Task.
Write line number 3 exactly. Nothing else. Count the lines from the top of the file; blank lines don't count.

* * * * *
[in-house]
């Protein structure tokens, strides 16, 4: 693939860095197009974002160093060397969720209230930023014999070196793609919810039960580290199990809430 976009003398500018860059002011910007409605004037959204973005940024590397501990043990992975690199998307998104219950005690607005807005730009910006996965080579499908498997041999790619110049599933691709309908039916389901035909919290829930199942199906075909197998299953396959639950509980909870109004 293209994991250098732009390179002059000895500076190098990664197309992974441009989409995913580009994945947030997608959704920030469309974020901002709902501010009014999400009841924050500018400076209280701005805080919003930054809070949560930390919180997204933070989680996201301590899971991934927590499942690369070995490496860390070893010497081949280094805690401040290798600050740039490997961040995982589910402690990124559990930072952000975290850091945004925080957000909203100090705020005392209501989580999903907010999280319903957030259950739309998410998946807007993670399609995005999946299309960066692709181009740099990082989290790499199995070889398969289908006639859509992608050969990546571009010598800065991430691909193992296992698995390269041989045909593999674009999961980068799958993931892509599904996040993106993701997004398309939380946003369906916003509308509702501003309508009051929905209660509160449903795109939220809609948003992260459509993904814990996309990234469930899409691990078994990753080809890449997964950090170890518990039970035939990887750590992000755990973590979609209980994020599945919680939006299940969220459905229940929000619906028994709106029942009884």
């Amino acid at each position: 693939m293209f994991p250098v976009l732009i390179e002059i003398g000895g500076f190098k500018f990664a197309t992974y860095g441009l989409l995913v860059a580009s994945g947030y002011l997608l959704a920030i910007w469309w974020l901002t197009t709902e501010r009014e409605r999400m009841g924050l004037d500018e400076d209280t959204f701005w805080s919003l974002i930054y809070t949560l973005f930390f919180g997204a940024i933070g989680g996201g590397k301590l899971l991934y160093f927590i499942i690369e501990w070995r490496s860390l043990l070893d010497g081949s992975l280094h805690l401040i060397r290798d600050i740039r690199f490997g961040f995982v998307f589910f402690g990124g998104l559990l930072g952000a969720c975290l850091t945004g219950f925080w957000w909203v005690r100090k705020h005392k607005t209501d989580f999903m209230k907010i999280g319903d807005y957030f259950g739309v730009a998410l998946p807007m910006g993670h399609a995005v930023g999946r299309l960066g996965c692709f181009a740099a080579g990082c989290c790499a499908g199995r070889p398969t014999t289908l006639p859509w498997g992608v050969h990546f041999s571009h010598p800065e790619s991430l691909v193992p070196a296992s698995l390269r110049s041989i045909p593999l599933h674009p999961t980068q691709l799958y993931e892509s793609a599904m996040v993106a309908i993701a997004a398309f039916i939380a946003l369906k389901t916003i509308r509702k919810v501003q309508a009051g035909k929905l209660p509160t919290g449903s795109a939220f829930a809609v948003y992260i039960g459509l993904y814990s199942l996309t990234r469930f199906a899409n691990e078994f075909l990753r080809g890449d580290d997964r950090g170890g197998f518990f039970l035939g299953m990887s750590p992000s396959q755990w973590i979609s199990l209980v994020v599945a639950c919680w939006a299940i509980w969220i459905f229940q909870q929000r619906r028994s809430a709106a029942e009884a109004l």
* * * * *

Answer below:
């Amino acid at each position: 693939m293209f994991p250098v976009l732009i390179e002059i003398g000895g500076f190098k500018f990664a197309t992974y860095g441009l989409l995913v860059a580009s994945g947030y002011l997608l959704a920030i910007w469309w974020l901002t197009t709902e501010r009014e409605r999400m009841g924050l004037d500018e400076d209280t959204f701005w805080s919003l974002i930054y809070t949560l973005f930390f919180g997204a940024i933070g989680g996201g590397k301590l899971l991934y160093f927590i499942i690369e501990w070995r490496s860390l043990l070893d010497g081949s992975l280094h805690l401040i060397r290798d600050i740039r690199f490997g961040f995982v998307f589910f402690g990124g998104l559990l930072g952000a969720c975290l850091t945004g219950f925080w957000w909203v005690r100090k705020h005392k607005t209501d989580f999903m209230k907010i999280g319903d807005y957030f259950g739309v730009a998410l998946p807007m910006g993670h399609a995005v930023g999946r299309l960066g996965c692709f181009a740099a080579g990082c989290c790499a499908g199995r070889p398969t014999t289908l006639p859509w498997g992608v050969h990546f041999s571009h010598p800065e790619s991430l691909v193992p070196a296992s698995l390269r110049s041989i045909p593999l599933h674009p999961t980068q691709l799958y993931e892509s793609a599904m996040v993106a309908i993701a997004a398309f039916i939380a946003l369906k389901t916003i509308r509702k919810v501003q309508a009051g035909k929905l209660p509160t919290g449903s795109a939220f829930a809609v948003y992260i039960g459509l993904y814990s199942l996309t990234r469930f199906a899409n691990e078994f075909l990753r080809g890449d580290d997964r950090g170890g197998f518990f039970l035939g299953m990887s750590p992000s396959q755990w973590i979609s199990l209980v994020v599945a639950c919680w939006a299940i509980w969220i459905f229940q909870q929000r619906r028994s809430a709106a029942e009884a109004l």